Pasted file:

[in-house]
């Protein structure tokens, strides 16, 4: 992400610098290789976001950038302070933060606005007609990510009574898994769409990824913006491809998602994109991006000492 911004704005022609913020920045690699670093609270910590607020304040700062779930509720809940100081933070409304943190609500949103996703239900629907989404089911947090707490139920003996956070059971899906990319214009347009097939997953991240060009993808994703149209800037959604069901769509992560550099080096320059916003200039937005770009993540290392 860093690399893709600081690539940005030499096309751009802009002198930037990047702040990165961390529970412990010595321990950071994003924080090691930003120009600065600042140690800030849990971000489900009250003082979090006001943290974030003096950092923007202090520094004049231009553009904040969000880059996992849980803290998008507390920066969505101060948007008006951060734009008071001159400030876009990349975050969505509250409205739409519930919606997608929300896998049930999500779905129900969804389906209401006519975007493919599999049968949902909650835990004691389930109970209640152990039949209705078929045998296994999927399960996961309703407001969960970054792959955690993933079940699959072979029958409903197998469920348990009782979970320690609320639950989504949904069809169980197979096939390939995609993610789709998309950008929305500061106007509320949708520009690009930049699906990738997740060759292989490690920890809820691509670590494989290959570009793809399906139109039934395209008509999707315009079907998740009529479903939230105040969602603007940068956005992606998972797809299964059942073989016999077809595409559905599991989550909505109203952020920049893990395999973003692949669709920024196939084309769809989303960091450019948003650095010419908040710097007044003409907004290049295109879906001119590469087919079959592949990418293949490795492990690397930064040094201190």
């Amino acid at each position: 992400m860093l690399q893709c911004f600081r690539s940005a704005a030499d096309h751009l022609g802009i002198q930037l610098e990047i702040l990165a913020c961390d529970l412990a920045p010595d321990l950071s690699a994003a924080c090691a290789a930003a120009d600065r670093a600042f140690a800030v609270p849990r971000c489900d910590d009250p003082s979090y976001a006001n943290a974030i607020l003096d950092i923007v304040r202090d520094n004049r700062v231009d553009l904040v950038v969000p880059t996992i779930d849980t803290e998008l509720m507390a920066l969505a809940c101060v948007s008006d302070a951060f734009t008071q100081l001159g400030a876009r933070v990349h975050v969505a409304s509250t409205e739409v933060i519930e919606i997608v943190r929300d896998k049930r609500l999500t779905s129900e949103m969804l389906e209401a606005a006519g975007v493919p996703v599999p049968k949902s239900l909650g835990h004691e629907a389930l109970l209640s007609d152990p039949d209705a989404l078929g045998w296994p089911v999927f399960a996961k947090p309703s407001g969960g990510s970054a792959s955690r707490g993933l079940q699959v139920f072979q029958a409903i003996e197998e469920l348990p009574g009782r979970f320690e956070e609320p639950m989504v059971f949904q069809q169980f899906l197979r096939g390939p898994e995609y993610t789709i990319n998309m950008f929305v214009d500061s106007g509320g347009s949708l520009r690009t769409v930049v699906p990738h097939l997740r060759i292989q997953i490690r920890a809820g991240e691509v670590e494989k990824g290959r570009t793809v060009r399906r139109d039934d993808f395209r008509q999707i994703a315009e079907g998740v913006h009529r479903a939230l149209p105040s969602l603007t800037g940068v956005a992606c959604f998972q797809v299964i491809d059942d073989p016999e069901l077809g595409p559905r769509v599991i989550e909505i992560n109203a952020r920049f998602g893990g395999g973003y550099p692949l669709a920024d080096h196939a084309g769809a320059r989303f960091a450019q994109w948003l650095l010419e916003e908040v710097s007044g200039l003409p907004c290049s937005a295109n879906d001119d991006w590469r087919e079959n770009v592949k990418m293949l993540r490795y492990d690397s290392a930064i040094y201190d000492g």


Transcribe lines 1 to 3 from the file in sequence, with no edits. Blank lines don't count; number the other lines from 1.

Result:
[in-house]
């Protein structure tokens, strides 16, 4: 992400610098290789976001950038302070933060606005007609990510009574898994769409990824913006491809998602994109991006000492 911004704005022609913020920045690699670093609270910590607020304040700062779930509720809940100081933070409304943190609500949103996703239900629907989404089911947090707490139920003996956070059971899906990319214009347009097939997953991240060009993808994703149209800037959604069901769509992560550099080096320059916003200039937005770009993540290392 860093690399893709600081690539940005030499096309751009802009002198930037990047702040990165961390529970412990010595321990950071994003924080090691930003120009600065600042140690800030849990971000489900009250003082979090006001943290974030003096950092923007202090520094004049231009553009904040969000880059996992849980803290998008507390920066969505101060948007008006951060734009008071001159400030876009990349975050969505509250409205739409519930919606997608929300896998049930999500779905129900969804389906209401006519975007493919599999049968949902909650835990004691389930109970209640152990039949209705078929045998296994999927399960996961309703407001969960970054792959955690993933079940699959072979029958409903197998469920348990009782979970320690609320639950989504949904069809169980197979096939390939995609993610789709998309950008929305500061106007509320949708520009690009930049699906990738997740060759292989490690920890809820691509670590494989290959570009793809399906139109039934395209008509999707315009079907998740009529479903939230105040969602603007940068956005992606998972797809299964059942073989016999077809595409559905599991989550909505109203952020920049893990395999973003692949669709920024196939084309769809989303960091450019948003650095010419908040710097007044003409907004290049295109879906001119590469087919079959592949990418293949490795492990690397930064040094201190």
């Amino acid at each position: 992400m860093l690399q893709c911004f600081r690539s940005a704005a030499d096309h751009l022609g802009i002198q930037l610098e990047i702040l990165a913020c961390d529970l412990a920045p010595d321990l950071s690699a994003a924080c090691a290789a930003a120009d600065r670093a600042f140690a800030v609270p849990r971000c489900d910590d009250p003082s979090y976001a006001n943290a974030i607020l003096d950092i923007v304040r202090d520094n004049r700062v231009d553009l904040v950038v969000p880059t996992i779930d849980t803290e998008l509720m507390a920066l969505a809940c101060v948007s008006d302070a951060f734009t008071q100081l001159g400030a876009r933070v990349h975050v969505a409304s509250t409205e739409v933060i519930e919606i997608v943190r929300d896998k049930r609500l999500t779905s129900e949103m969804l389906e209401a606005a006519g975007v493919p996703v599999p049968k949902s239900l909650g835990h004691e629907a389930l109970l209640s007609d152990p039949d209705a989404l078929g045998w296994p089911v999927f399960a996961k947090p309703s407001g969960g990510s970054a792959s955690r707490g993933l079940q699959v139920f072979q029958a409903i003996e197998e469920l348990p009574g009782r979970f320690e956070e609320p639950m989504v059971f949904q069809q169980f899906l197979r096939g390939p898994e995609y993610t789709i990319n998309m950008f929305v214009d500061s106007g509320g347009s949708l520009r690009t769409v930049v699906p990738h097939l997740r060759i292989q997953i490690r920890a809820g991240e691509v670590e494989k990824g290959r570009t793809v060009r399906r139109d039934d993808f395209r008509q999707i994703a315009e079907g998740v913006h009529r479903a939230l149209p105040s969602l603007t800037g940068v956005a992606c959604f998972q797809v299964i491809d059942d073989p016999e069901l077809g595409p559905r769509v599991i989550e909505i992560n109203a952020r920049f998602g893990g395999g973003y550099p692949l669709a920024d080096h196939a084309g769809a320059r989303f960091a450019q994109w948003l650095l010419e916003e908040v710097s007044g200039l003409p907004c290049s937005a295109n879906d001119d991006w590469r087919e079959n770009v592949k990418m293949l993540r490795y492990d690397s290392a930064i040094y201190d000492g």